Fear of injury predicts self-reported & behavioral impairment (LBP)
Article Review: Fear of Injury Predicts Self-Reported and Behavioral Impairment in Patients with Chronic Low Back Pain
Review contributed by: Shane Kachur, PT
Original article: Thibodeau MA, Fetzner MB, Carleton RN, Kachur SS, Asmundson GJG. Fear predicts self-reported and behavioral impairment in patients with chronic low back pain. The Journal of Pain 2013; 14(2):172-181.
For a long time, fear of pain and re-injury have been believed to be an important factor in pain-related anxiety and to be critical to the development of chronic pain and subsequent disability. However, when pondering the research, the measures of fear of injury have been a secondary interest in most studies. In previous studies, the researchers have measured fear of injury indirectly through other constructs such as fear of illness and fear of movement. In this study, we (researchers at the University of Regina) wanted to study fear of pain and re-injury more directly and wondered how it would predict anxiety and disability. In the present study, fear of injury was tested as an independent contributor to pain-related anxiety and reported disability. We selected 78 patients (37% women) from a work-hardening/condition treatment program for work related chronic low back pain in Regina, SK. It was a sample of convenience as they had just completed their program this year. As part of their program, participants were asked to complete self-report measures of pain-related anxiety (PASS-20), anxiety sensitivity (Anxiety Sensitivity Index), fear of injury (Fear of Pain Questionnaire), current pain (VAS), and rate their disability (Revised Oswestory). Additionally, participants’ functional testing results were compared to their documented job demands and used as a behavioural measure of disability. A percentage was calculated that was then compared with the self report measures completed. Other behaviours assessed included return to work outcomes and days absent from treatment (viewed as a measure of avoidance).
After completion of the study, structural equation modeling was used to test the role of fear of injury within contemporary theories on fear of injury as a key component to pain and disability. Structural equation modeling is a statistical technique used for testing and estimating causal relations of constructs using a combination of statistical data and qualitative causal assumptions. In our study, the results demonstrated the fit for the theoretical model was excellent and superior to alternative models that we tested. The variance i pain related anxiety accounted for by fear of injury, anxiety sensitivity, and current pain was 64%. Pain-related anxiety and current pain only predicted 49% of variance in latent impairment. Fear of injury directly predicted pain-related anxiety (b = .42) and indirectly predicted self-reported and behavioural measures of disability through pain-related anxiety (b = .19).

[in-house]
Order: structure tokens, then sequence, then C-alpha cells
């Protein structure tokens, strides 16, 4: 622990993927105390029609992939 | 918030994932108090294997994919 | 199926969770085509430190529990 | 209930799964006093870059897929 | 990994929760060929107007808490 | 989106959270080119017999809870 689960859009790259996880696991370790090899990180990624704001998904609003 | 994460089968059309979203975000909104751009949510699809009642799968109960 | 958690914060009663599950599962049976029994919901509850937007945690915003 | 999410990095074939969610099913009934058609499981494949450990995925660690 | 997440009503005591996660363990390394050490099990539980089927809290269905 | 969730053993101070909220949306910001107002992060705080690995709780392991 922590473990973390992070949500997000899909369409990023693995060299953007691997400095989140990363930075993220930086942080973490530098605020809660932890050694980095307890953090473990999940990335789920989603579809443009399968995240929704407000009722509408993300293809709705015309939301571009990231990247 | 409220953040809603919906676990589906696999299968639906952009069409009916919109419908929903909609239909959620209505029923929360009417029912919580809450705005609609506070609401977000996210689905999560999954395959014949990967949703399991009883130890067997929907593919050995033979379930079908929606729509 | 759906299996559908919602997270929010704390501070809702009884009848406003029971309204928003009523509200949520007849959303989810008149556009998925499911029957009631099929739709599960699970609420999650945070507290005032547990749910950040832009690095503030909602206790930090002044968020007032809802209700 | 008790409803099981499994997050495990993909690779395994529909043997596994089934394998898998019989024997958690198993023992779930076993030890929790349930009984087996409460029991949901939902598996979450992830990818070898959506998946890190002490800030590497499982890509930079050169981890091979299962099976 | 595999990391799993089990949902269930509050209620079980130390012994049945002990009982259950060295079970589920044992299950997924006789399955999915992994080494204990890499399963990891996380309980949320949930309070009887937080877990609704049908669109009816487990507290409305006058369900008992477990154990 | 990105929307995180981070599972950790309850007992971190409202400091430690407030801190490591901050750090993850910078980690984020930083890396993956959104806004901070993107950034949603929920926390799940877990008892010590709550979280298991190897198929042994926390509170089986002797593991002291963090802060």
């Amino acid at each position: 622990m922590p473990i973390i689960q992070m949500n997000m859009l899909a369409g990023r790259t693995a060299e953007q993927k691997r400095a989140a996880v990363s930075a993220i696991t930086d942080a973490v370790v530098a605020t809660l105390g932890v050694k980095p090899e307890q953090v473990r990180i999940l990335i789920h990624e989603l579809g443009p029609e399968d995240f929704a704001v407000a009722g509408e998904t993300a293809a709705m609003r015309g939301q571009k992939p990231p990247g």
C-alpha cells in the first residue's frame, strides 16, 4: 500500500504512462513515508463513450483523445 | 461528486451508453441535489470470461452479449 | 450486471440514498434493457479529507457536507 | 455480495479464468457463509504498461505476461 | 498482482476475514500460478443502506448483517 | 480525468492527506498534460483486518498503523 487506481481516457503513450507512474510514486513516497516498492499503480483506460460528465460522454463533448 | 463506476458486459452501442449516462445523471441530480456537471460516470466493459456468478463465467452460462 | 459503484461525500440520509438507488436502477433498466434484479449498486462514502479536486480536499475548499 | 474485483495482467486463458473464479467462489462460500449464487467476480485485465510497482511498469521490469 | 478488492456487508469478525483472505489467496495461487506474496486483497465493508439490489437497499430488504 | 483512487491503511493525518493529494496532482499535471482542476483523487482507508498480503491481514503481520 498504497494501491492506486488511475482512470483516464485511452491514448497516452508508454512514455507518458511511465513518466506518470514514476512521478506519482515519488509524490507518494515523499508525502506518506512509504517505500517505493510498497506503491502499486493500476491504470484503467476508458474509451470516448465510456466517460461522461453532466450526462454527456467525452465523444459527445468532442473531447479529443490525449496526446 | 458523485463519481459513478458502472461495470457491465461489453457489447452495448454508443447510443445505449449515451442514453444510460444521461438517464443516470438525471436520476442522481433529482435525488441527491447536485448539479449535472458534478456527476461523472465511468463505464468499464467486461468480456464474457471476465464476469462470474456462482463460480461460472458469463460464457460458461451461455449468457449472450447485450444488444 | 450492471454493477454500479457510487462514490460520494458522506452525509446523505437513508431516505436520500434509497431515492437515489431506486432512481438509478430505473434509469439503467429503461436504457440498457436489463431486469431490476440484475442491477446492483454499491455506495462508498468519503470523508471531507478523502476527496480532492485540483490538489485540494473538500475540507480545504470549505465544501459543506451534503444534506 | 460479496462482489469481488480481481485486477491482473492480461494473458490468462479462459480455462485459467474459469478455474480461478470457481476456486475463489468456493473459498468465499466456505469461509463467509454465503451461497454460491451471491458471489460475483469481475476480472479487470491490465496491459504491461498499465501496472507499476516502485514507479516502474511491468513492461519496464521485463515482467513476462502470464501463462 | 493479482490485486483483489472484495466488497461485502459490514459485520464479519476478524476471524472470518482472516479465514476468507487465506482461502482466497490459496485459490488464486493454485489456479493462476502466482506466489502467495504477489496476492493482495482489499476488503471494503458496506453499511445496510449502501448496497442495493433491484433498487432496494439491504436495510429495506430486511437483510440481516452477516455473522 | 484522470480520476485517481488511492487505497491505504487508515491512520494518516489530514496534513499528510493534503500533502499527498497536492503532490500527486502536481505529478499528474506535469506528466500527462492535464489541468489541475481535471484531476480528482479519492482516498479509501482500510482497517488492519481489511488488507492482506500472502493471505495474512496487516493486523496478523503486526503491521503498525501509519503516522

From this study, we feel that fear of injury should warrant more theoretical and clinical consideration as an important contributor to pain-related anxiety and reported disability. We concluded that fear of injury directly predicts pain-related anxiety and indirectly predicts self-reported and behavioural measures of disability. There is a significant amount of research that identifies the connection between pain-related anxiety and the development of persistent pain, but of significance was the connection between fear of re-injury, pain-related anxiety and both the reported and measured disability.
More research is needed to explore the possibility of additional causal or directional relationships between fear of injury and other constructs related to pain and disability. Also, additional research could help to determine if treatment aimed at treating the fear itself would improve behavioural theories of chronic pain, its development and maintenance. It is largely felt that clinicians working with people experiencing persistent pain should consider the treatment of fear of injury when planning interventions to improve function.